Fruits Basket – 49 – Wishing for Change

When Kakeru brings up ranger colors, Yuki surprises Machi by asking her what her favorite color is. No one has ever asked her that, and she doesn’t know anyway. She gets up to leave when Miki organizes a lunch meetup, but Yuki doesn’t let her slip away wordlessly, giving the cell phone-less Machi a written note of the time and place of the lunch.

Nobody ever paid any attention to Kuragi Machi. She passes through people and places as if she is invisible. She has no favorite color or preferred restaurant. She calls herself dull, a void, and a defective doll. Her apartment is a mess, because why bother keeping it clean if no one ever visits? She’s watched Yuki and how he’s changed, but can’t see if or how she can do the same.

Still, she took the simple maple leaf Yuki gave her and made it into a lovely bookmark, and possibly also a talisman; a reminder that change is not just possible, but necessary. Just as she’s wondering if her existence is necessary, Yuki answers that question by flagging her down; in her half-asleep stupor she happened to end up at the meeting spot for an even she had no intention of attending.

I’d been hoping for more Machi material, and this week we get lots. Despite her claims of dullness I find her a fascinating example of a non-Souma with Souma-like baggage, and thus an intriguing potential partner for Yuki, whom we’ve learned never had particularly romantic feelings for Tooru. Her problems are also an opportunity for Yuki to pay forward the progress he himself has made.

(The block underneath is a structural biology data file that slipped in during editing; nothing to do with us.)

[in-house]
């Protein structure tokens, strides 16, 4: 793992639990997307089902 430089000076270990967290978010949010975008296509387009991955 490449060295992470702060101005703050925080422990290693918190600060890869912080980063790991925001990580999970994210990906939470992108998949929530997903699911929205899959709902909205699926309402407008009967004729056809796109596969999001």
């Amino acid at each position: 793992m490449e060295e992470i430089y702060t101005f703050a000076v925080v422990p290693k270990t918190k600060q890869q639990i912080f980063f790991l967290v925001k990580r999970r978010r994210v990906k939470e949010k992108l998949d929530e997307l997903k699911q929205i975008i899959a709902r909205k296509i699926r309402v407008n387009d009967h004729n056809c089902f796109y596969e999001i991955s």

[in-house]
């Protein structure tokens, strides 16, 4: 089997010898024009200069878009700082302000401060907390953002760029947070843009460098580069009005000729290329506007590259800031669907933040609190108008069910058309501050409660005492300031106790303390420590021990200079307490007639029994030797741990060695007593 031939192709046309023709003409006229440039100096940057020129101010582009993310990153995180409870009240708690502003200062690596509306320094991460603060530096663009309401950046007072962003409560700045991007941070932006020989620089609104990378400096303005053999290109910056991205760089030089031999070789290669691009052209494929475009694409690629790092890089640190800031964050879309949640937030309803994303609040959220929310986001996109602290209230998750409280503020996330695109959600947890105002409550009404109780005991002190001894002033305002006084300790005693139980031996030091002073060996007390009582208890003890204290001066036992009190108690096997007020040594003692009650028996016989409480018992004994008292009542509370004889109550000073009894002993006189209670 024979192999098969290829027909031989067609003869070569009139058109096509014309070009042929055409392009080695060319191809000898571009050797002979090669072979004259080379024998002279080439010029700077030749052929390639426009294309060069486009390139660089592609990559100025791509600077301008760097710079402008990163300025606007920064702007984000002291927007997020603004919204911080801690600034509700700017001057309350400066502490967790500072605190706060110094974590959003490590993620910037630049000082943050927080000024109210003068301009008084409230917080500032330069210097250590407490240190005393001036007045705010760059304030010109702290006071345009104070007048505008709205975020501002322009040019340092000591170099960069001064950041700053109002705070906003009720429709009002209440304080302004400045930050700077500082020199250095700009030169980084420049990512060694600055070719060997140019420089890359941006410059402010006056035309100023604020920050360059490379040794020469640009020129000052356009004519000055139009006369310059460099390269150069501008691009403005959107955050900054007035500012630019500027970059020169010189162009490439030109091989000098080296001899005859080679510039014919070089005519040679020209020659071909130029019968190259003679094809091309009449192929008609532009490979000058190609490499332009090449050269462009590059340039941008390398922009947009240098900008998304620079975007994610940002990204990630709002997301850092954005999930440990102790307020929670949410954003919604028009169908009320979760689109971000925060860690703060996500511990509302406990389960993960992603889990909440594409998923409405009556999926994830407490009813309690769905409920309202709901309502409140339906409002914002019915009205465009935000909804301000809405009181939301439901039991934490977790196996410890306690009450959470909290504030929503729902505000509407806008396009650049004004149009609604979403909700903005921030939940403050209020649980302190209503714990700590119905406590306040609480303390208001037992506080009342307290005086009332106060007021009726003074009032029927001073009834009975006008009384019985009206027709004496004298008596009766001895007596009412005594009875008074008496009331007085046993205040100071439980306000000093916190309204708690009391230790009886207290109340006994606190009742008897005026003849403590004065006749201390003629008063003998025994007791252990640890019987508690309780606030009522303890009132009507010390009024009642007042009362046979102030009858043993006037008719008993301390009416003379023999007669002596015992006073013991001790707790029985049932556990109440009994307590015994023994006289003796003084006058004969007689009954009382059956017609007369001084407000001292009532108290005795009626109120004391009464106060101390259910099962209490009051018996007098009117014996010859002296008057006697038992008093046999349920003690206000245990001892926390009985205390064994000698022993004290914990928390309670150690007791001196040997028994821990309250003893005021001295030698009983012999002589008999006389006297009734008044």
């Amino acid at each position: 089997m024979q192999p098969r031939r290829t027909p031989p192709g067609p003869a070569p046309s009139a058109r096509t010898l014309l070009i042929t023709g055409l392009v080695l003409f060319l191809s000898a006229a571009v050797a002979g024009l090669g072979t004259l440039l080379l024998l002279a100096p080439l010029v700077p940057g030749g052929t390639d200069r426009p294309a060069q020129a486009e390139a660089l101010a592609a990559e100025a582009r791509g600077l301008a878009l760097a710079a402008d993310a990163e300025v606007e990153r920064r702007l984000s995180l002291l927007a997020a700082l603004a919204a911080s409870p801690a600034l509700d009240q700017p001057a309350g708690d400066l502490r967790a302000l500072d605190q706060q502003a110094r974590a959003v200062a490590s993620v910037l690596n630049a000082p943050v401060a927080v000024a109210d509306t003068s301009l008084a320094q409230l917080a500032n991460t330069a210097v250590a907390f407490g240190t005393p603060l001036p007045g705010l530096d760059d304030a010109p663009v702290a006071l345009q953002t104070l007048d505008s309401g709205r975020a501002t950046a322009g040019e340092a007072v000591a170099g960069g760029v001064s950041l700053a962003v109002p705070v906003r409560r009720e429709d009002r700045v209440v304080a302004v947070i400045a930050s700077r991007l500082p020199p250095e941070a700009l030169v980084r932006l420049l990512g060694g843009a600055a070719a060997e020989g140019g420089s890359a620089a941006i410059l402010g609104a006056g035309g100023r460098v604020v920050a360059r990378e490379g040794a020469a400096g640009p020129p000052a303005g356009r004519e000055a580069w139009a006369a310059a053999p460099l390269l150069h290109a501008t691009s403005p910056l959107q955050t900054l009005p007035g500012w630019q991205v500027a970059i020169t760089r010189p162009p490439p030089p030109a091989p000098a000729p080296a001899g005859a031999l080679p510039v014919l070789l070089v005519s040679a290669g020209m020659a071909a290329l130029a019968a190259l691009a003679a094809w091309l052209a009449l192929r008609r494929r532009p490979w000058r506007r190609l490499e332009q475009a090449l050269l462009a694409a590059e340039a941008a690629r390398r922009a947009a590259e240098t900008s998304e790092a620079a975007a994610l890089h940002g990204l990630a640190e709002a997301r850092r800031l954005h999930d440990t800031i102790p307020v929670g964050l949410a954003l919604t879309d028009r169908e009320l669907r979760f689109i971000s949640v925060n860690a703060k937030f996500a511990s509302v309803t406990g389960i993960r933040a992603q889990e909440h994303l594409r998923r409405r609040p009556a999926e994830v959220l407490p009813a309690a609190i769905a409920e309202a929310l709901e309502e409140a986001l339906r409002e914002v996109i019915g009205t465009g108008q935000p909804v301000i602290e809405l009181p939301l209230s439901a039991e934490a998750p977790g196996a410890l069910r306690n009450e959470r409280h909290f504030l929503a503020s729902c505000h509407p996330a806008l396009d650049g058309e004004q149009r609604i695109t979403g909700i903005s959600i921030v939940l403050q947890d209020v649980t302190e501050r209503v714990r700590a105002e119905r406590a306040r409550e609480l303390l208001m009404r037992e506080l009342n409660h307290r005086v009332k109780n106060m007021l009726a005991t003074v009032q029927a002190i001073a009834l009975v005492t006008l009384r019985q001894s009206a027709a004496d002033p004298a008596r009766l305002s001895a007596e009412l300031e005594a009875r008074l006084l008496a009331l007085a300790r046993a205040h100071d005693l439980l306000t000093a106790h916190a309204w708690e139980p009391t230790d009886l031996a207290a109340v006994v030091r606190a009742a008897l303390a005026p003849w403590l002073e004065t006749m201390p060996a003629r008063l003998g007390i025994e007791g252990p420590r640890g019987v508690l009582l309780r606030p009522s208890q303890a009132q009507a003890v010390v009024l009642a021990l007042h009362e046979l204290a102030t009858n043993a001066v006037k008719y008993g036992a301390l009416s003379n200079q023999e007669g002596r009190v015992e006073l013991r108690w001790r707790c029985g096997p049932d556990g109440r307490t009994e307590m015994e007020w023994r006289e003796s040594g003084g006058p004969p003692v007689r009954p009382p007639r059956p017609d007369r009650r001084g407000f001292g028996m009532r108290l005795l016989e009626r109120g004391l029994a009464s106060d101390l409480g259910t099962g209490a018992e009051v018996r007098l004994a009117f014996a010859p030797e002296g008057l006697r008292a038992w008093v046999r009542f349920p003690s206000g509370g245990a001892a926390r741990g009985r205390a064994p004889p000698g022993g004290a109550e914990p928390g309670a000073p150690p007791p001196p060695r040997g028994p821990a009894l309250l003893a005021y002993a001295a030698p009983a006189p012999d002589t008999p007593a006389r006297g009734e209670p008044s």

New Year’s is here, and there too are changes from last year. Yuki will be attending in addition to Shigure, so Tooru and Kyou will spend the holiday at Kazuma’s house, where Tooru is perhaps overly excited to learn that Isuzu is staying as well as she continues her recovery. Unfortunately Rin isn’t in the mood for Tooru’s exuberance.

Considering the line they independently drew between themselves, I’m not surprised Tooru and Kyou are fine with not spending New Years alone together—even though that delays the inevitable. That said, it’s still a hoot to watch them interact, with Tooru playfully hitting of Kyou with the pompom of her new scarf easily making the list of Top 10 Most Adorable Things Tooru Has Ever Done.

Meanwhile the banquet appears to be going off without a hitch. After Hatori performs a dance we sadly don’t get to see and Ayame entertains the others with his magnetic personality, Akito and Yuki seem on the cusp of a détente, with Akito deigning to forgive Yuki his past insolence now that he’s here.

But Yuki, as bold in front of Akito as we’ve ever seen him, deigns to forgive him as well, then goes on about how he’s done blaming others for his problems, and has resolved to be more aware of his flaws and areas in his life which he can improve. Yuki is essentially talking about change, which is anathema eternal Zodiac god like Akito.

Akito likes Yuki the way he is—or rather the way he thinks he is, which is in reality no longer the way he was. Yuki isn’t back because he was cowed or came to his senses or is admitting he was wrong; he’s back as a simple courtesy, which must feel patronizing to Akito. So Akito breaks a ceramic pot across Yuki’s face, and just like that, Yuki’s past and future absences from the banquet are handily justified.

It’s not a severe laceration—just a small cut on the scalp—but if anyone from Prince Yuki had seen their beloved Yuki’s beautiful face thus marred I’m not certain Akito would have made it out of the room in one piece! To Yuki, it was probably worth it to say something to Akito that in a perfect world all Zodiacs would be able to say to Akito: It is YOU who is a useless piece of shit who should just disappear. Mind you Yuki doesn’t actually say this; but it’s implied!